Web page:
One of the reasons why I find this result interesting is that it fits with You are not allowed to view links. Register or Login to view..  According to her analysis, Voynichese words are constrained to include at most three syllables. I was not aware that such a constraint could result in a binomial distribution of dictionary word lengths.
Of course Stolfi's "Chinese" (or more generally "monosyllabic") hypothesis has the advantage of pointing out actual linguistic texts with symmetrical distributions. I don't know if natural languages which limit words to two or three syllables exist. But Emma's approach has the advantage of being based on the actual structure of Voynichese words.


RE: Vord length distribution - ReneZ - 29-06-2020

If words are composed of arbitrary concatenations of several parts, then the distribution of each part does not have to be exactly binomial. As long as it is largely symmetric with a maximum in the middle, the process of combining them will make the result look close to binomial.

Note that (for example) a set of 18 prefixes, 36 stems and 18 suffixes generates 11,664 different words, slightly over the number of word types in the Voynich MS.

If their lengths are 0-3 , 1-5, 0-3 respectively, with individual distributions: (1,3,3,1) , (1,4,6,4,1) , (1,3,3,1), the resulting distribution would be 1-11 and binomial.

Unfortunately, the Voynich MS text does not really follow this model, but it show how a simple model can explain a couple of things.


RE: Vord length distribution - -JKP- - 29-06-2020

MarcoP Wrote:One of the reasons why I find this result interesting is that it fits with You are not allowed to view links. Register or Login to view..  According to her analysis, Voynichese words are constrained to include at most three syllables. I was not aware that such a constraint could result in a binomial distribution of dictionary word lengths.


I think it could be argued that otardaly, aralarar, ocfhorokear, otodaram, and oparairdly are four-syllable tokens ( You are not allowed to view links. Register or Login to view. ).

One might even argue that oparairdly is five syllables (it depends on how the last three glyphs are interpreted).

Also, on the rosettes folio: otochedy, okchdarar, otodeedy, opoeesal, okalolaiin, oparodam, saralkchedy [or s aralkchedy], opodchdal, sarchcphdy, oteoteedy, and possibly qolchedarar (half-space).

..
There are, as always, some that are questionable. For example, in some languages (like English), sairodam or otaraiin might be interpreted as three syllables. In other languages (e.g., Indic languages), the "a" and "i" would be pronounced separately, thus creating four syllables.

The same consideration arises with tokens like qopcheedy. Is this qop-che-ed-y (4 syllables) or qop-chee-dy (3 syllables)? or ?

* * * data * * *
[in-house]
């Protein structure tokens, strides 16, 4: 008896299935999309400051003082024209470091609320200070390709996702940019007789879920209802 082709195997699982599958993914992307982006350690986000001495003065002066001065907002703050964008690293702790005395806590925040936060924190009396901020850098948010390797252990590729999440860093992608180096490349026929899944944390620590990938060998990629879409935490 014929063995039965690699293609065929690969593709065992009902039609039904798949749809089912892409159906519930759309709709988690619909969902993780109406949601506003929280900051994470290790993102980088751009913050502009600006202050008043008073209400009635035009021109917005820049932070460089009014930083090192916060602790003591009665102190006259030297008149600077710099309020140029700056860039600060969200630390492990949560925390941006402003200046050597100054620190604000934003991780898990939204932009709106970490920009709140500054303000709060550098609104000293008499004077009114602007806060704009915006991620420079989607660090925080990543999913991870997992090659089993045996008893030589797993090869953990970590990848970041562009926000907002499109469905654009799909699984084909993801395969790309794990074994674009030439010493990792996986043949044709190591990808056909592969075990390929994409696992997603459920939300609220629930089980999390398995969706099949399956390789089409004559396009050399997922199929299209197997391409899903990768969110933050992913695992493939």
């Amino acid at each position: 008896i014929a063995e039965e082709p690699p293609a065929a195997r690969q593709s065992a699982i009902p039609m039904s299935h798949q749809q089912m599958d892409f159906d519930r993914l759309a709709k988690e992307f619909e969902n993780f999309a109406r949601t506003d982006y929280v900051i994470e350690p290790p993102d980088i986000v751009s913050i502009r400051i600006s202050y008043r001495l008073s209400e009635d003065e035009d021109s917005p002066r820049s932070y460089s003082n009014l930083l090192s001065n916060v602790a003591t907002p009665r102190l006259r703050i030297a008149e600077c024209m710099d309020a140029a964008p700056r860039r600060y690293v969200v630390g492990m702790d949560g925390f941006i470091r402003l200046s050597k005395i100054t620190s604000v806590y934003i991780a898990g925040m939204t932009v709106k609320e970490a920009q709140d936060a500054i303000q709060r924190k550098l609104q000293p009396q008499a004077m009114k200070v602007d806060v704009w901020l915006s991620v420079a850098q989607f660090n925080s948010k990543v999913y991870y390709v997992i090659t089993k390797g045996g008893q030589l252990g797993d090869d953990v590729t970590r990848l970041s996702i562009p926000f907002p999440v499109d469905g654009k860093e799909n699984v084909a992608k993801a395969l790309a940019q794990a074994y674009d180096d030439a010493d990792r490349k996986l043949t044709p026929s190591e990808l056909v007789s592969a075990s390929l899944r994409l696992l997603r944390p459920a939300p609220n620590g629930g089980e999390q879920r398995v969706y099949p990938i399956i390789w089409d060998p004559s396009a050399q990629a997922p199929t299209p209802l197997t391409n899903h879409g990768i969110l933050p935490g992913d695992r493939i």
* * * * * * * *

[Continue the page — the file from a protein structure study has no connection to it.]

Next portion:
Is cheocphey interpreted as che-o-cphe-y? If so, it is 4 syllables.

[attachment=4505]

..
Folio You are not allowed to view links. Register or Login to view. and the other dense-text folios have wide spaces and half-spaces. If the narrow spaces are ignored, you get 4- and 5-syllable tokens like pchedalshdy, yteechypchy, qotalshesy, qokeolkeedy, qokeykeedy, qokeeylkeol, tcheyqokeey, qokalshedy, pcholkchdy, oteeykshy, rotailshedy, qokeodair, oieshedy, chealainor, otaryly, oteeochey, qopchedy, ocheocthey, qoctheody, okeeolkeeodain, fchedykchedy, shoefcheeykechy (some of which do not have half-spaces, they are definitely one token). This is only a sampling. There are many more.

Another complication is that dalalchdar (debatably 3 or 4 syllables) is written with half-spaces, so is it one token or three?


It is true, however, that the majority of tokens fit within a three-syllable range. However, if aiin is interpreted as a + iin or ai + in (as it would be in a number of languages), this would increase the syllable count of a significant number of tokens and some of them would be 5 syllables.


RE: Vord length distribution - Anton - 29-06-2020

Hi Marco,

In the context of this discussion, when we speak of "syllables" in a language, do we mean phonetic syllables or their written representation? I have an impression that these two are messed, which is probably methodologically incorrect.

How can one syllable contain two (or more) vowels? In your example of "thuong" (I omit the modifiers), would not that be two syllables (thu + ong) instead of one?

How can Vietnamese contain only single-syllable words? Means all their words are very short? Then how do they manage to express complex notions like "hydraulics" or "referendum"?

In short, when it comes to syllables, I'm at a loss. Sad


RE: Vord length distribution - -JKP- - 29-06-2020

Even though I wrote a post about tokens that have a larger number of syllables than three (or even four), the whole notion of syllables in the linguistic sense concerns me when it is applied to the VMS. We don't know the value of a single glyph, or even if they represent letters.